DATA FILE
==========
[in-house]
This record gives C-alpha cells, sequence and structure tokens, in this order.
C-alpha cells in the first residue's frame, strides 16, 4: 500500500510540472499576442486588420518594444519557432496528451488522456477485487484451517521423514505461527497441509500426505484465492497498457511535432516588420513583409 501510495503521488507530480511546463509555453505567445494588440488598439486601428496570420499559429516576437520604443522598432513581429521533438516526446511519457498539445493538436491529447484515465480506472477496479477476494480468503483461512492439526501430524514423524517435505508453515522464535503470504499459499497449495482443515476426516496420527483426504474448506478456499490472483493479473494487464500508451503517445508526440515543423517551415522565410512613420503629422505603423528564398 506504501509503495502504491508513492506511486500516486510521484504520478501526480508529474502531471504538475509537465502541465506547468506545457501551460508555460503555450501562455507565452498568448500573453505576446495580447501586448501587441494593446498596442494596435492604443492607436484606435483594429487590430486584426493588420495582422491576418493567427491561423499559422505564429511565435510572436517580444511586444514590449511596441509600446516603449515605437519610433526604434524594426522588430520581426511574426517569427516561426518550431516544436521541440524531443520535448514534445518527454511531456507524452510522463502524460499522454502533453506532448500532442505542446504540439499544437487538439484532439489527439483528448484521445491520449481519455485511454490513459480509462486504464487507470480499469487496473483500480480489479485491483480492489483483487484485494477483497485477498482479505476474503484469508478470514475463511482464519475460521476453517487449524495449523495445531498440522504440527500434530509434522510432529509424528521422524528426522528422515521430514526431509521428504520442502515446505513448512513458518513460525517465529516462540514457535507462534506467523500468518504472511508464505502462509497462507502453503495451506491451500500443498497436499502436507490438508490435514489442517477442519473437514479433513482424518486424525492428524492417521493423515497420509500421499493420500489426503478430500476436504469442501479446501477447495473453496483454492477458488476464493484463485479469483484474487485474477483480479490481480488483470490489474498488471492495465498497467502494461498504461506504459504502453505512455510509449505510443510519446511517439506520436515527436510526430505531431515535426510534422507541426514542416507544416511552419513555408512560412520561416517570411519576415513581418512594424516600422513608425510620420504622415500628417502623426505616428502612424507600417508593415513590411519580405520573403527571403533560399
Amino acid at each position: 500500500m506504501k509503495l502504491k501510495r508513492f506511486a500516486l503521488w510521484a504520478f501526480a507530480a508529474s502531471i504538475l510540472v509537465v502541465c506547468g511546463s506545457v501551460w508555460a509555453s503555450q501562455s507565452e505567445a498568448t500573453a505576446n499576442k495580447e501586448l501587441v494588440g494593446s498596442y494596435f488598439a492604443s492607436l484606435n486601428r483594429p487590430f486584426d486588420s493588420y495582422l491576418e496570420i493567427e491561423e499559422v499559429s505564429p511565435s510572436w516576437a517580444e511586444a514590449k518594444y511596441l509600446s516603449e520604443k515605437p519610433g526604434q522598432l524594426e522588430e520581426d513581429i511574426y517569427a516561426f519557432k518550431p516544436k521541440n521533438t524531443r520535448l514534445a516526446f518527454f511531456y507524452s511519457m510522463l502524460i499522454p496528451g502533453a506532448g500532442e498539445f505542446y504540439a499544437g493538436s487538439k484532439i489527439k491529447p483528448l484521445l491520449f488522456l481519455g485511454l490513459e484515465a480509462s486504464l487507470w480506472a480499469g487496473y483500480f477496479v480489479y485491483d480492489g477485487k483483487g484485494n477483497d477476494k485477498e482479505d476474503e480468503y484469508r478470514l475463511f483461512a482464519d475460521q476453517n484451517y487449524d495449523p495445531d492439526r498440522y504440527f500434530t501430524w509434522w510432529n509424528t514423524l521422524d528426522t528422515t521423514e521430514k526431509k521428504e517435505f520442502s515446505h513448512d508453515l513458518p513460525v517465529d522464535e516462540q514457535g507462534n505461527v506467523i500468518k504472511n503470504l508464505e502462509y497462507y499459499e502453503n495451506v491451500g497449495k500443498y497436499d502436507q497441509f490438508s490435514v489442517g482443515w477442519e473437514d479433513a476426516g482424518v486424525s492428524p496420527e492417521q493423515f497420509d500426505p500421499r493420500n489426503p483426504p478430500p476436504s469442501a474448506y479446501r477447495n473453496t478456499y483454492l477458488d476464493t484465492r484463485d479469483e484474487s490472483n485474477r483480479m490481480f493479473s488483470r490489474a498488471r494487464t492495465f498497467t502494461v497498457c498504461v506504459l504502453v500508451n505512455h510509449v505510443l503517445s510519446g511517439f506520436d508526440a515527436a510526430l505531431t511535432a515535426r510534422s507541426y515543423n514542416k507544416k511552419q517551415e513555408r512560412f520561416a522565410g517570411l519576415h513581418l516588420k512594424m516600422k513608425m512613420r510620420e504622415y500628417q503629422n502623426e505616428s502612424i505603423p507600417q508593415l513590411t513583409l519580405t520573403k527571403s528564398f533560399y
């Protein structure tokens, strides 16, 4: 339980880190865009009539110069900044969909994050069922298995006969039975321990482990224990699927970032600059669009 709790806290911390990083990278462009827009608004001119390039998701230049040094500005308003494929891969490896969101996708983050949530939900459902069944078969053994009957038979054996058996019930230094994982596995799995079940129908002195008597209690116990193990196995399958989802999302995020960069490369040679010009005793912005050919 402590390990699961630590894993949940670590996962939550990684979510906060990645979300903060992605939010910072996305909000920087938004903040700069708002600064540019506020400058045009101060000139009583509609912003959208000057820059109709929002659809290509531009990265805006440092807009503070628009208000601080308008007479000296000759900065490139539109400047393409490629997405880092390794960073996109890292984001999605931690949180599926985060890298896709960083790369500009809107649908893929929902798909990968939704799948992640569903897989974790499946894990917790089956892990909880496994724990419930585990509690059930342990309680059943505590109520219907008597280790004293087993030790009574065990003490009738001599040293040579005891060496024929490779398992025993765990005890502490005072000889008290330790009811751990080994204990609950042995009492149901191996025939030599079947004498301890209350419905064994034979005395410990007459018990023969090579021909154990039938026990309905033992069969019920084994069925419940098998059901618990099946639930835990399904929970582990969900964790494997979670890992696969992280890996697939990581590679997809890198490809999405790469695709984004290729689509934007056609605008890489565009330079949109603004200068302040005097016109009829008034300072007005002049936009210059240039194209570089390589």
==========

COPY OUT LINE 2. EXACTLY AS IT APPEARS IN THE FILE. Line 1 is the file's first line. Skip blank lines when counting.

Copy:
This record gives C-alpha cells, sequence and structure tokens, in this order.